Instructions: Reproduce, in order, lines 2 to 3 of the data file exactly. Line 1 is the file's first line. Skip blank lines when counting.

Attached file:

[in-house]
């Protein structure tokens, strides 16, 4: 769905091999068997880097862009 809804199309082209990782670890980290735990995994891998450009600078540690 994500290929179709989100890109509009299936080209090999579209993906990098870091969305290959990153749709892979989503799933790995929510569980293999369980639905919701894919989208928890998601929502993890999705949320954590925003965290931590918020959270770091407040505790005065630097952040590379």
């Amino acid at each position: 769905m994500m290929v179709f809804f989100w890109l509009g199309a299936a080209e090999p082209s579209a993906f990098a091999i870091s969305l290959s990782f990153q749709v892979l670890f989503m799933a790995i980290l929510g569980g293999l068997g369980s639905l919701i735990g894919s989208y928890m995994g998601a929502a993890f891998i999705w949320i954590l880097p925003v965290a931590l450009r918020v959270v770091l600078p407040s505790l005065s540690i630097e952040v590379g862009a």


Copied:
């Protein structure tokens, strides 16, 4: 769905091999068997880097862009 809804199309082209990782670890980290735990995994891998450009600078540690 994500290929179709989100890109509009299936080209090999579209993906990098870091969305290959990153749709892979989503799933790995929510569980293999369980639905919701894919989208928890998601929502993890999705949320954590925003965290931590918020959270770091407040505790005065630097952040590379």
């Amino acid at each position: 769905m994500m290929v179709f809804f989100w890109l509009g199309a299936a080209e090999p082209s579209a993906f990098a091999i870091s969305l290959s990782f990153q749709v892979l670890f989503m799933a790995i980290l929510g569980g293999l068997g369980s639905l919701i735990g894919s989208y928890m995994g998601a929502a993890f891998i999705w949320i954590l880097p925003v965290a931590l450009r918020v959270v770091l600078p407040s505790l005065s540690i630097e952040v590379g862009a």